People don’t realise it, but cricket captains are modern knights leading their merry men dressed in colourful pyjamas to war wielding heavy bats like sharp swords.
|From angry crowds to delighted fans – Bangladesh cricket supporters renew their faith after Friday’s magical win [AFP]|
Coming off a remarkable victory over England at the Cricket World Cup on Friday, Bangladesh captain Shakib Al Hasan is hoping his team can remain in the quarter-final calculations with a win over a winless Dutch side in Monday’s Group B match.
On a high after their fairytale victory against England, Bangladesh return to the same Zahur Ahmed Chowdhury Stadium for what is effectively their last realistic winning chance in the group stages.
After experiencing the turmoil of having his home stoned by angry fans following a meek defeat at the hands of the West Indies, Shakib is hoping that the stunning two-wicket win over England has given the passionate Bangladeshi fans some genuine hope that the tournament co-hosts will advance to the knockout stages.
“It means a hell of a lot to the whole country. We all know we’re very emotional about cricket,” Shakib said.
“I always have belief in my team, they worked really hard, day in, day out … it simply paid off. It proved that we can make a comeback from any situation.
“Hopefully we’ll kick on from here. No matter what happens we’ll fight to the end.”
Rowdy Bangladesh fans poured into the streets to celebrate when Mahmudullah hit the winning boundary off English paceman Tim Bresnan. The England and Bangladeshi teams were not able to leave the stadium until 2.30 am, four hours after the end of the game, because celebrating fans were blocking roads.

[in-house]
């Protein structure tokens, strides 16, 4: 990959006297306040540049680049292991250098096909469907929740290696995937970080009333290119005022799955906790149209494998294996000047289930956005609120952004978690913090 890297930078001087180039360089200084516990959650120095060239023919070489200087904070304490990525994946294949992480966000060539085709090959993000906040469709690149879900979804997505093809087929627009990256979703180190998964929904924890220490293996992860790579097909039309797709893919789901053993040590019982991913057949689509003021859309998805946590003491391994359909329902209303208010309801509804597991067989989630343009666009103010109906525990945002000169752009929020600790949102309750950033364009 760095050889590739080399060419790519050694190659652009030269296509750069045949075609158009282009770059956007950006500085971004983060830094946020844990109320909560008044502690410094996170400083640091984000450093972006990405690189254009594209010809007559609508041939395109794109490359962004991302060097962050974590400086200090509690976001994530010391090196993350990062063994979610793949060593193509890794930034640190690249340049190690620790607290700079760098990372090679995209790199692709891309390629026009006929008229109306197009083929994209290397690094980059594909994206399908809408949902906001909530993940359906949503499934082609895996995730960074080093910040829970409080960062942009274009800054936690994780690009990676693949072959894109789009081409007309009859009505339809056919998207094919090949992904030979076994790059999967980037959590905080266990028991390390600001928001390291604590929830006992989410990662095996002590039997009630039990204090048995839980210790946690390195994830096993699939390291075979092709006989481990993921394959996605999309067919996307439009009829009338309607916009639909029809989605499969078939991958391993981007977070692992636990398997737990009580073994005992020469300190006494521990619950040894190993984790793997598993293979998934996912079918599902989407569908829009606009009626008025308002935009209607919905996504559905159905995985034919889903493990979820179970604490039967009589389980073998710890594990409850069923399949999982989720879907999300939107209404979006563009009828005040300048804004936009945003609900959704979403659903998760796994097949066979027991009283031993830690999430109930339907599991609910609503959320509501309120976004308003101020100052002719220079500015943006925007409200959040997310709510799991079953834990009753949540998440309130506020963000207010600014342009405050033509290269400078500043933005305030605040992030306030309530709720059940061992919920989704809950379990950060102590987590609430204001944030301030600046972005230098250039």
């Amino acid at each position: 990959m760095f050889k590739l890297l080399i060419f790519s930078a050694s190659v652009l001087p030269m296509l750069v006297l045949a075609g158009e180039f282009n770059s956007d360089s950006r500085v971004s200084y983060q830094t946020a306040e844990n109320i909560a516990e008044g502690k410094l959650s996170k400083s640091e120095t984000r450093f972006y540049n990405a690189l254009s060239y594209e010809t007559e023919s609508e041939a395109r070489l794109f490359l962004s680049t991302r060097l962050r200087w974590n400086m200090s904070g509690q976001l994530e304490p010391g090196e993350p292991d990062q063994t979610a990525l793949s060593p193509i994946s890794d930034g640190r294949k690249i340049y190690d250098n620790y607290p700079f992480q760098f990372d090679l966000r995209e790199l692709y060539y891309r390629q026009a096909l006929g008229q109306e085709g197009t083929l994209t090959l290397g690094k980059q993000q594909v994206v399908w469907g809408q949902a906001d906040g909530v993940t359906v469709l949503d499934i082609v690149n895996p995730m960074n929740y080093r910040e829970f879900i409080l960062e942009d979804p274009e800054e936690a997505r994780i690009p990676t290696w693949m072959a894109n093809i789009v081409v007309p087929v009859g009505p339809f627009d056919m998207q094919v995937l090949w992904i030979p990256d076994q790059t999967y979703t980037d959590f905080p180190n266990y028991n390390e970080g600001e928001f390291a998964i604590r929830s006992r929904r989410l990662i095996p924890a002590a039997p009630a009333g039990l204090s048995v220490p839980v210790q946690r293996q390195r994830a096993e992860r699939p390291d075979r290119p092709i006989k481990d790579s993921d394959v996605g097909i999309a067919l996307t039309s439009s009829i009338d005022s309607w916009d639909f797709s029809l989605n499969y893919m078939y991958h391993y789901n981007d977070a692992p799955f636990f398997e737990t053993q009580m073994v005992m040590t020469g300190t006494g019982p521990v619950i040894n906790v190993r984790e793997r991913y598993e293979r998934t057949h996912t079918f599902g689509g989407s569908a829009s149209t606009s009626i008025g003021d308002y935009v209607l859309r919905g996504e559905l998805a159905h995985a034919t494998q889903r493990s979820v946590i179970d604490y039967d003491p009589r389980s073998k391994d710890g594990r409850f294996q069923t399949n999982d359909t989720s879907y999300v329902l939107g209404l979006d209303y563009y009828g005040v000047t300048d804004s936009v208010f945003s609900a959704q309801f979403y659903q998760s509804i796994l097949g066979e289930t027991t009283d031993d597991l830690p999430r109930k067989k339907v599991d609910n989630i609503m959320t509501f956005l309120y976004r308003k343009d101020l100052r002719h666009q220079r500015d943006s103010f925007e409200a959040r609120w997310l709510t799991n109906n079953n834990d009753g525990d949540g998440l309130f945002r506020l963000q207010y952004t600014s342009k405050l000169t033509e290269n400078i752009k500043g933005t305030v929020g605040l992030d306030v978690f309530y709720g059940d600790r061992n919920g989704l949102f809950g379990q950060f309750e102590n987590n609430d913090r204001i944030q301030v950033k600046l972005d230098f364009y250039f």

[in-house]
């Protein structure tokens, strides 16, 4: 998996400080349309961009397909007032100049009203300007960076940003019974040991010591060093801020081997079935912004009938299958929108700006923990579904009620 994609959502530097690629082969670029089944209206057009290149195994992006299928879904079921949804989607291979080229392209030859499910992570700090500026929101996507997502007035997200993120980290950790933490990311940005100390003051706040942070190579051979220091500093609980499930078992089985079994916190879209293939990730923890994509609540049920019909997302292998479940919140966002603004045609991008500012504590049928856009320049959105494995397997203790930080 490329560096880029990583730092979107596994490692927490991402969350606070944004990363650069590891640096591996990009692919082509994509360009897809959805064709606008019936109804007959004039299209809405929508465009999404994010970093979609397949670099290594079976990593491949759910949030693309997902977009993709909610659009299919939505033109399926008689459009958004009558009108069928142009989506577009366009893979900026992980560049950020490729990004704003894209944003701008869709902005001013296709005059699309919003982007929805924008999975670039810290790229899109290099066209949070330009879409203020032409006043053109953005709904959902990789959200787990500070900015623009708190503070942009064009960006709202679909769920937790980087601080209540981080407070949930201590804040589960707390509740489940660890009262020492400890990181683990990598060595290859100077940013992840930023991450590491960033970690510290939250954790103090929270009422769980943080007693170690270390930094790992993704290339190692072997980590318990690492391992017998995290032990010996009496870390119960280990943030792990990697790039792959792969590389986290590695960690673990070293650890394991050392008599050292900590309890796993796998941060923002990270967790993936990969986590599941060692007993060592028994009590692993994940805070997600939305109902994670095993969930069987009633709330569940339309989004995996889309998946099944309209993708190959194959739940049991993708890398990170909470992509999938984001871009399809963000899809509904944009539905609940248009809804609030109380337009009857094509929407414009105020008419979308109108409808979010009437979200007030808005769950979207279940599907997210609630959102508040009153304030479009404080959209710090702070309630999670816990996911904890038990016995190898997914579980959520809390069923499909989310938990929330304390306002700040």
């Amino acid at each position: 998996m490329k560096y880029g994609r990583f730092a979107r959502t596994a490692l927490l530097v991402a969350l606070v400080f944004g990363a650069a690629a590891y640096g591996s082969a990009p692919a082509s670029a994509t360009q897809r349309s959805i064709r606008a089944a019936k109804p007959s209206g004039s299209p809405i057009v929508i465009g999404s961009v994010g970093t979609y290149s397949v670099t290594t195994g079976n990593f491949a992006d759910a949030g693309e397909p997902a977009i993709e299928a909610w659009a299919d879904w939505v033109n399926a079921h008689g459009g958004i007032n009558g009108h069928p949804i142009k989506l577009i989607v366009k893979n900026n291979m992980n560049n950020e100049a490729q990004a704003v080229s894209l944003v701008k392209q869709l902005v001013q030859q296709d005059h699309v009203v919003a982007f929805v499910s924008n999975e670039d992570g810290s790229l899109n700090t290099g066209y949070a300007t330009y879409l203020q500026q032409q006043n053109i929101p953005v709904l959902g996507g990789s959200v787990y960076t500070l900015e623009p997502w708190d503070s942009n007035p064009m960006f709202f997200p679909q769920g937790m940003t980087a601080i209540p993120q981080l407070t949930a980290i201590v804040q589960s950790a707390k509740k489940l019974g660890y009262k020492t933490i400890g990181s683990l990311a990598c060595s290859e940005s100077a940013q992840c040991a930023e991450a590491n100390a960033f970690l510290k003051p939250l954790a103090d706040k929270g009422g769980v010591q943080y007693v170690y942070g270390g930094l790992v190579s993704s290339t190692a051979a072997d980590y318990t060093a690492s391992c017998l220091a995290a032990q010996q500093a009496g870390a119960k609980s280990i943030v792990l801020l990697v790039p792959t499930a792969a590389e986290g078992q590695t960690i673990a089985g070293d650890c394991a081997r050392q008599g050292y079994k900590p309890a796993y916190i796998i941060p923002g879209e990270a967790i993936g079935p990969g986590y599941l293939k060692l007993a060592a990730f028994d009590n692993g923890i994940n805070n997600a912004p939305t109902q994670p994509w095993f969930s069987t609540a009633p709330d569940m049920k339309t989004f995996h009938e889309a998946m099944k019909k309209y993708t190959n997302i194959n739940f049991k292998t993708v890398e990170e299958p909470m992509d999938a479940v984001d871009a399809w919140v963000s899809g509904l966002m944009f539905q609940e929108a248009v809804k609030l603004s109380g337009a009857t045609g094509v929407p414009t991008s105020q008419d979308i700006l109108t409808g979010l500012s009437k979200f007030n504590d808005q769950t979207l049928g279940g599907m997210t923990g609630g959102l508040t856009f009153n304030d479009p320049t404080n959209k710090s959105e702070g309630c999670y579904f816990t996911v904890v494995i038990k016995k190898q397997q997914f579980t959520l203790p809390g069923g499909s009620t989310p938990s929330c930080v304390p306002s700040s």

It took a gutsy 58-run, ninth-wicket partnership from Shafiul Islam and Mahmudullah to usher Bangladesh home in a roller-coaster finish against England. Now, a victory over the winless Netherlands on Monday is a must.
Bangladesh will have to guard against lethargy that often follows such an emotional match and, fortunately for them, in the Netherlands they have adversaries who are yet to taste a victory in the tournament.
The Dutch side began promisingly, giving a scare to England before narrowly going down, and they have lost all their four matches so far.
Bangladesh, in contrast, have done better.
They went down comprehensively against India and West Indies, but beat Ireland, as was expected.
They then did the unexpected on Friday, stunning England just when it seemed all over for them and throwing themselves into contention for a quarter-final berth.
Shakib said the team had learnt their lesson from the match and would not repeat the mistakes in the last two group matches.
“There were some silly mistakes, like the two run-outs that could have cost us the game. My wicket was crucial too. It wasn’t the time to play that shot,” he said.
With four of the seven teams advancing from each group to the quarterfinals, Bangladesh are in a tricky position in Group B. After the Netherlands, who on paper should deliver them a third win, Shakib’s squad will meet South Africa in the last group match.
And they don’t want to be relying on a win there to guarantee a place in the next stage.